SES and Eutelsat are in dispute over the use of satellites around 5 and 7 degrees East. The dispute centres on the Eutelsat W3A satellite, located at 7 degrees East, and which SES says is in breach of existing regulations.
In recent weeks two blank carriers have appeared on Astra 1C, currently in inclined orbit at 5 degrees East and otherwise out of service. However, rather than just stake out the Luxembourg operator’s claim to that part of the orbital arc, interference has also spilt over to the neighbouring Eutelsat W3A at 7 degrees East and the BFBS transmissions to British forces overseas on 11324 V.
An SES spokesman denied there was any malicious intent in the transmissions. “For a number of years, the transmissions have been exceeding the permitted power levels towards the coverage area legally assigned to SES Sirius,” he told Broadband TV News.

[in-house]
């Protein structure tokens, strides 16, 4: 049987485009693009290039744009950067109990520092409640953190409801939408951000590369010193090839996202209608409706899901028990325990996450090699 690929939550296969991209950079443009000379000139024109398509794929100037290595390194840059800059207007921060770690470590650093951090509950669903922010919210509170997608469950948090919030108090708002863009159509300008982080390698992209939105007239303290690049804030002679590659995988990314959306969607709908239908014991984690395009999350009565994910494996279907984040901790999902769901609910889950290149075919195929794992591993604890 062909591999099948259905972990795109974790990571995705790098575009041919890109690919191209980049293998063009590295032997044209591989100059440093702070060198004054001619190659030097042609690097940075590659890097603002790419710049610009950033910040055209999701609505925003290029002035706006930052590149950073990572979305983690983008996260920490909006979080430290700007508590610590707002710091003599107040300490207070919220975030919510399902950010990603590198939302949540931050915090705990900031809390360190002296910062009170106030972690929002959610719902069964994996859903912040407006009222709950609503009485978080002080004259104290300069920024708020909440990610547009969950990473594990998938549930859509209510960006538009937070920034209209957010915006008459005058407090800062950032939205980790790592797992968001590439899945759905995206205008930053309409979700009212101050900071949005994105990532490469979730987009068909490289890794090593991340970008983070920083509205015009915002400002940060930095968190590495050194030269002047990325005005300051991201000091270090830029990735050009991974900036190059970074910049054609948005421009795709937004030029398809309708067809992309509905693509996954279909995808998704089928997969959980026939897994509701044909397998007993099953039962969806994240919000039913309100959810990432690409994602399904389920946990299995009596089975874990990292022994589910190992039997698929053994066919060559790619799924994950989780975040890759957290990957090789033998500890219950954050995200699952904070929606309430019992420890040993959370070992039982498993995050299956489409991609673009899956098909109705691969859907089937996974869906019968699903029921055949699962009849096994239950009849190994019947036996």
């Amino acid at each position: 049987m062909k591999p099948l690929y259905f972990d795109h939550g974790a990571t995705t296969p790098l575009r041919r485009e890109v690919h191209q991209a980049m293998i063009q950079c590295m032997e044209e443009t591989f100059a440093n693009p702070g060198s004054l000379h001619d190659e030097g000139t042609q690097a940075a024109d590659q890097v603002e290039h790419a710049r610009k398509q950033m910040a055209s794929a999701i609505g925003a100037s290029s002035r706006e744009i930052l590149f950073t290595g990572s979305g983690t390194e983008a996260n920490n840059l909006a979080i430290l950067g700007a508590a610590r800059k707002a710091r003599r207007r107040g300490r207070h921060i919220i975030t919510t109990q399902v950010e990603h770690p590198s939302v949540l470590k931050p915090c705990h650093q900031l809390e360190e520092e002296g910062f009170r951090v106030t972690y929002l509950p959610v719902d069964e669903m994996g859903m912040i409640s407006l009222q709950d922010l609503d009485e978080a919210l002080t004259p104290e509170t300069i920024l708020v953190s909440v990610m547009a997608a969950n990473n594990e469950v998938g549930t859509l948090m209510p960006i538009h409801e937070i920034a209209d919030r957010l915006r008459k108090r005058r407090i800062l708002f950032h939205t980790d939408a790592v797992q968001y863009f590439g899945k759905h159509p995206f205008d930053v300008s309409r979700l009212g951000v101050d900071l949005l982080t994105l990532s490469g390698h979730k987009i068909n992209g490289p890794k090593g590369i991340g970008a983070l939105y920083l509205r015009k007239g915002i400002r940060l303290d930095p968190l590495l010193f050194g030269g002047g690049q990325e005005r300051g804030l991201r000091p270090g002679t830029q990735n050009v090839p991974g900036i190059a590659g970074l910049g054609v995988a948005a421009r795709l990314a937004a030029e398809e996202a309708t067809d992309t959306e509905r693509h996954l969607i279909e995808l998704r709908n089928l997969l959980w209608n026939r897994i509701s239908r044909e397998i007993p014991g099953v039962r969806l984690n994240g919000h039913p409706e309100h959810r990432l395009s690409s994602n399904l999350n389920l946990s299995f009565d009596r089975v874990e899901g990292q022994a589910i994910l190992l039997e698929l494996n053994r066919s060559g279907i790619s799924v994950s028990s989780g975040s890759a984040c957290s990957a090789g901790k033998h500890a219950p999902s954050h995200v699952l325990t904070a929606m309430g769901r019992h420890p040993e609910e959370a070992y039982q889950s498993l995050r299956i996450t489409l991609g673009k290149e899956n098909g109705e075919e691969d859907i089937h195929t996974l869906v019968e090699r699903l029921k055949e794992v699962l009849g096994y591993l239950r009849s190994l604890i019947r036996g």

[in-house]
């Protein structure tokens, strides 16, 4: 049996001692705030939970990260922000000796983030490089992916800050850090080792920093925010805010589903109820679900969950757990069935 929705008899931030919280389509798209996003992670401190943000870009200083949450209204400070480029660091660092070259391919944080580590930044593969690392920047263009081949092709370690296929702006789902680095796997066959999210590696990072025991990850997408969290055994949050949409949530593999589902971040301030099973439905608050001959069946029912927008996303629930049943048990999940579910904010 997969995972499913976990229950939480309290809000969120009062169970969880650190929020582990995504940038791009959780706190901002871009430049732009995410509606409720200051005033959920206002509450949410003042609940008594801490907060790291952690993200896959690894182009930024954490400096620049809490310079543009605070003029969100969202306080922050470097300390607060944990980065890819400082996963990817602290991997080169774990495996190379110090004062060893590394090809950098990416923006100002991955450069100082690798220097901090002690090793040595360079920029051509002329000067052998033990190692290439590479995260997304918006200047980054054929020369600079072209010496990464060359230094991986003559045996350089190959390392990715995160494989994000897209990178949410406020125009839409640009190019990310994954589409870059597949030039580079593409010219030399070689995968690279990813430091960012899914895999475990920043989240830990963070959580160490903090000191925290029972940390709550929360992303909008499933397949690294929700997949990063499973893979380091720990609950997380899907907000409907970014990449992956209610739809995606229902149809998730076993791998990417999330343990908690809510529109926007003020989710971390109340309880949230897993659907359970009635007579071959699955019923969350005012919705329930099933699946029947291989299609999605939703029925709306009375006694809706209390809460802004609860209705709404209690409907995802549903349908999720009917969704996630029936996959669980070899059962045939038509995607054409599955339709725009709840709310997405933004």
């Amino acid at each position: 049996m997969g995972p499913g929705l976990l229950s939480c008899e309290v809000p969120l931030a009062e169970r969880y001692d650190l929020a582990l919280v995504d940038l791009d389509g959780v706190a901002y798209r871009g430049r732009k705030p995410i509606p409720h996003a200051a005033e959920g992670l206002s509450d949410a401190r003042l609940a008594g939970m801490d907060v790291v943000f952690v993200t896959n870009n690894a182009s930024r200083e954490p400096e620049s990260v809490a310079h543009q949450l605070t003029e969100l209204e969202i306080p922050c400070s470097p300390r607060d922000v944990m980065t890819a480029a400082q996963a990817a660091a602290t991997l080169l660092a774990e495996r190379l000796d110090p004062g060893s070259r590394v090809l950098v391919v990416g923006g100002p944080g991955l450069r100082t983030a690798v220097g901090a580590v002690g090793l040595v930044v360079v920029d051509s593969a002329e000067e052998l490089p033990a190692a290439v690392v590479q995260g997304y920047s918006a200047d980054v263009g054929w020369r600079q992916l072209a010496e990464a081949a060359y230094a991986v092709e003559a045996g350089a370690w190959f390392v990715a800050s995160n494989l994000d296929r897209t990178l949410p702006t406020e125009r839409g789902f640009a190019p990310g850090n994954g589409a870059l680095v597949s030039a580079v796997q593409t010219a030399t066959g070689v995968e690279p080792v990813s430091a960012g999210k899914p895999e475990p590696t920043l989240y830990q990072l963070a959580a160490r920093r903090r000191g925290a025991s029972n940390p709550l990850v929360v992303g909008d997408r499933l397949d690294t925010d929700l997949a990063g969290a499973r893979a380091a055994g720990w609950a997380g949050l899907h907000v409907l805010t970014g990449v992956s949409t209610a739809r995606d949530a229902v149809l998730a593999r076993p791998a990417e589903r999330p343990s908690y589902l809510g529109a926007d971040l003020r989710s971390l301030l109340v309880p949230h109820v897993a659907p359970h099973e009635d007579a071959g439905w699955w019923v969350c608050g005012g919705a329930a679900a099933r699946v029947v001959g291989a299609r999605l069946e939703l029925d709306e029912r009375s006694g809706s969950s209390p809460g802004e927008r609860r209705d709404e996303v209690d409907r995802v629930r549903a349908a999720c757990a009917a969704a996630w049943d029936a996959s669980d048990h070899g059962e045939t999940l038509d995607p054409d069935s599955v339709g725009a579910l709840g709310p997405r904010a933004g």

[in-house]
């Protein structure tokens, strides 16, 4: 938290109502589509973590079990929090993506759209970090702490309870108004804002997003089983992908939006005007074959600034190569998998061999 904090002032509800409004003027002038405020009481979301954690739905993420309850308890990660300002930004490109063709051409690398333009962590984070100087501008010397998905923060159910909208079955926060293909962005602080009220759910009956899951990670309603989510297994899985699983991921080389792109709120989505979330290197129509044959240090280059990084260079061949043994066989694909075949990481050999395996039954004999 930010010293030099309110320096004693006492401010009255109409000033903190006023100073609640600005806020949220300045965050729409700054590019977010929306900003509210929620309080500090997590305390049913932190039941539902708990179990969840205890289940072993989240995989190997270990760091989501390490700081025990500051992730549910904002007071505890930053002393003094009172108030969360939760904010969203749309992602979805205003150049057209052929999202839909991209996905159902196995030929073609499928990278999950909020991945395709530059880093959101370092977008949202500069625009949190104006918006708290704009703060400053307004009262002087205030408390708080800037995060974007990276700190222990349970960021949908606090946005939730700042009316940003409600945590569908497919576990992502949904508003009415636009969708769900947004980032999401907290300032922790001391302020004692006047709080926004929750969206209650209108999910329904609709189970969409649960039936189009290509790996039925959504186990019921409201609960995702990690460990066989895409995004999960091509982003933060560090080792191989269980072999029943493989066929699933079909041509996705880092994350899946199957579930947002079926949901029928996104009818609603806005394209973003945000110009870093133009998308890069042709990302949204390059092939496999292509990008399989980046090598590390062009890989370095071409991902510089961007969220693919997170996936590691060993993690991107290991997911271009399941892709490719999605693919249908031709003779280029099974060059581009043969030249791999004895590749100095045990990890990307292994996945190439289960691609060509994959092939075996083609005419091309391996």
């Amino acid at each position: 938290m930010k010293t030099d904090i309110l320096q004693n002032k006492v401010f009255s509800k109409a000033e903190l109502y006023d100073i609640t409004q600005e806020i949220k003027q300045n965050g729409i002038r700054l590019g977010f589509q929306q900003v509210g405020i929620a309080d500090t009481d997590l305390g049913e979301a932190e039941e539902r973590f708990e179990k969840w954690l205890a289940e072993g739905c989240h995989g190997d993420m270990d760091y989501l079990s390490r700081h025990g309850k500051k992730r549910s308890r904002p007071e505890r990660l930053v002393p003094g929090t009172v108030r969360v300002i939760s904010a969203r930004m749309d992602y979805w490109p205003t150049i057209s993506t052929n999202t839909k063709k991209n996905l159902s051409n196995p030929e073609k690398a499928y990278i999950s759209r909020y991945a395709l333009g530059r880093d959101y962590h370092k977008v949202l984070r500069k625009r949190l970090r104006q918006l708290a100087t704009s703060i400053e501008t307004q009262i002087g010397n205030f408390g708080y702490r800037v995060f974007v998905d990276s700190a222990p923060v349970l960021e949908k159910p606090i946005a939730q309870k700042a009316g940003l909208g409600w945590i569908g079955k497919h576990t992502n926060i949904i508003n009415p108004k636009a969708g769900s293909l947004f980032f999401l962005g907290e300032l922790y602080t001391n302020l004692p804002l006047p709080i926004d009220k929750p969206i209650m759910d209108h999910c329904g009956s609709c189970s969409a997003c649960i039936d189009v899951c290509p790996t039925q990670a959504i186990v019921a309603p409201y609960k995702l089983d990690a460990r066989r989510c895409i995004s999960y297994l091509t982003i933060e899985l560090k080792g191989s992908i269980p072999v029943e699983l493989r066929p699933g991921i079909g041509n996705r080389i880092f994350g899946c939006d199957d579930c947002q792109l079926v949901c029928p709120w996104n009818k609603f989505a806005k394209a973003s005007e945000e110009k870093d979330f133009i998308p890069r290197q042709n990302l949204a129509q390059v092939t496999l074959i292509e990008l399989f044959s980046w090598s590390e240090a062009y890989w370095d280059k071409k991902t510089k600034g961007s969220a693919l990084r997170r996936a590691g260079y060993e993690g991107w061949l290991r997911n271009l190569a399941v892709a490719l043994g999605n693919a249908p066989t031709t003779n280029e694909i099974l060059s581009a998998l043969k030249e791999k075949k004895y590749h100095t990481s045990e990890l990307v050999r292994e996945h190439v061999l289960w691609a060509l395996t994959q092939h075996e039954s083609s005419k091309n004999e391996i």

The issue has come to a head because of the planned deployment of the recently launched Sirius 4, currently undergoing in orbit testing, before being moved to the established 5 degrees East position. It should also be noted in May Eutelsat deployed its new Eurobird satellite to the neighbouring 4 degrees East.
Eutelsat said that the French authorities, which manage Eutelsat’s orbital allocations on behalf of the Paris-based operator, had given no indication that Eutelsat was operating W3A on any unauthorised frequencies. They also said the co-ordination agreement for satellites at 4 and 7 degrees East had been signed between Eutelsat and SES Sirius forerunner NSAB as long ago as 1997 and sanctioned by the national regulatory authorities of France and Sweden.
Diplomatic relations between Astra and Eutelsat are otherwise cordial. Only a week ago Eutelsat CEO Giuliano Berretta met his Astra counterpart Romain Bausch to discuss their joint mobile TV venture.
Both sides say they are keen to resolve the issue as soon as possible.